For those readers who love historical fiction and especially stories from Regency England, look no further. Madeleine E. Robins has written in Point of Honour a fast-paced, historical thriller with a new and thoroughly likeable heroine. Sarah Tolerance, a young “fallen” woman from a family of nobility has, upon her fall from familial grace, almost no options beyond the world of whoredom.

Madeleine Robins has done her homework; so impeccably researched and detailed is Point of Honour that the sights and sounds of Regency London come to vivid life. Instead of taking up a life of prostitution, Miss Tolerance stubbornly insists on choosing an entirely original career as an “investigative agent.” This is not as far-fetched as a reader might think. Sarah’s noble upbringing makes her well equipped to move in all social circles, especially those circles in which secrets are stock in trade. She’s also able to move easily among other women who have fallen into the very world she has refused to be a part of. And she has one further advantage–her fallen state is the result of having run off at sixteen with her brother’s fencing instructor who taught her as well. Upon the fencing master’s death and her return to London, Sarah chooses to live by her brains and her fencing swordswomanship.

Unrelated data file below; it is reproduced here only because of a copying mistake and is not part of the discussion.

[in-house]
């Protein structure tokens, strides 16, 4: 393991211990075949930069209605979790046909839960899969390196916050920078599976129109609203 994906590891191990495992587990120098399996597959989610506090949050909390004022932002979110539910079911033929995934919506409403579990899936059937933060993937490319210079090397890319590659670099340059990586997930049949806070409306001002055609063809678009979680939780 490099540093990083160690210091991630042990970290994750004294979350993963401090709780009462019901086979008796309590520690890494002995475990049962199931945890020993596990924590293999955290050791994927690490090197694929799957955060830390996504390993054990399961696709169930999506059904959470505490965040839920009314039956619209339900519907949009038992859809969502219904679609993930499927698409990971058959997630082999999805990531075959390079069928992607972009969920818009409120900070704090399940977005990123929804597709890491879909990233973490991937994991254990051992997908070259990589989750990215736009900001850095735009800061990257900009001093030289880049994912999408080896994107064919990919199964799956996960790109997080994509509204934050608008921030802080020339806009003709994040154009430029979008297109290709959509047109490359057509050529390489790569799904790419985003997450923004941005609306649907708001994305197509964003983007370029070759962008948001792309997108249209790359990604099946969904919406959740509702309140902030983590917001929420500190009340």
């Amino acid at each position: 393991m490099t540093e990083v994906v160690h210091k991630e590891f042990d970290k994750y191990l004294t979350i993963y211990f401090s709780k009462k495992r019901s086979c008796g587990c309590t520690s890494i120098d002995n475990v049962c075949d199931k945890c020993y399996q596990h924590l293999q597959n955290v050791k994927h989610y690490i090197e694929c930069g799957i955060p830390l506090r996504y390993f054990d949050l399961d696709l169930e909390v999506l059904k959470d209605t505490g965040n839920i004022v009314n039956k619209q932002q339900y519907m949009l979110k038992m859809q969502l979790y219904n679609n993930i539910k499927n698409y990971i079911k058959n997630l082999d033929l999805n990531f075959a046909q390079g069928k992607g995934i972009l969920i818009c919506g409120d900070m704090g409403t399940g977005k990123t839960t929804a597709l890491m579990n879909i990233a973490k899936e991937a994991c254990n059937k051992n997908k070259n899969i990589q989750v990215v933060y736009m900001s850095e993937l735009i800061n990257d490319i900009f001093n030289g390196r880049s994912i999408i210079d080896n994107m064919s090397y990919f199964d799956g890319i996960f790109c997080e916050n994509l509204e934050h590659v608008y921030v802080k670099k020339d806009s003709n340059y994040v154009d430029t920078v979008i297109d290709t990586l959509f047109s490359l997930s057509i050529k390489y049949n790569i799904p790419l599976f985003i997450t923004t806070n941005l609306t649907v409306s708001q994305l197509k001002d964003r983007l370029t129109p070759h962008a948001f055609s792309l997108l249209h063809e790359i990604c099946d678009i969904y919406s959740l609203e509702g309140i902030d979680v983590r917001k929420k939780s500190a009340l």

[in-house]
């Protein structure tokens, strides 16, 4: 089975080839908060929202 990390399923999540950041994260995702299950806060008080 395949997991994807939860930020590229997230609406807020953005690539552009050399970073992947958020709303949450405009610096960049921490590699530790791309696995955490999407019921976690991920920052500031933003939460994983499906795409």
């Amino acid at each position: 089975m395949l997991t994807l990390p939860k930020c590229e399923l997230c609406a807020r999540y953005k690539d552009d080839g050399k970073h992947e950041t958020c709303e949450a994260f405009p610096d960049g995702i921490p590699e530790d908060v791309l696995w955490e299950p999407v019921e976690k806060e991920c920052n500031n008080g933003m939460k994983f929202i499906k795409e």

All of Sarah’s skills in fencing and the handling of swords stand her good stead as she takes on a job of recovering a fan given many years ago by a man of nobility to his lover. The fan’s importance and its secrets are worth killing for and lead Sarah Tolerance into the dangerous and dark shadows of the world of wealth (including her own family) and royalty.

Those readers who know Regency England may dispute some of Robins’ historical facts, but they should remember that it is fiction. Robins has deliberately altered just a few key events in the history of the English monarchy and has thought through all the ways those changes might have affected the whole nation’s history. Don’t miss her end notes, A Note on History, which explains all the whys and wherefores and what-ifs.

Before the mystery of the fan is solved, and its secrets revealed, Sarah falls into and out of love, escaping with her very life. Point of Honour is the first in a series of Sarah Tolerance tales. Both this and its sequel, Petty Treason, were, in my opinion, miscategorized as Romances. There’s love and intrigue here, but also a great deal more: excellent writing, a smart eye and ear for historical detail, and a good plot with enough twists and turns to satisfy the most demanding reader of thrillers. Look for Madeleine Robins’ third Sarah Tolerance mystery, The Sleeping Partner, when it comes out next week from Plus One Press in San Francisco.

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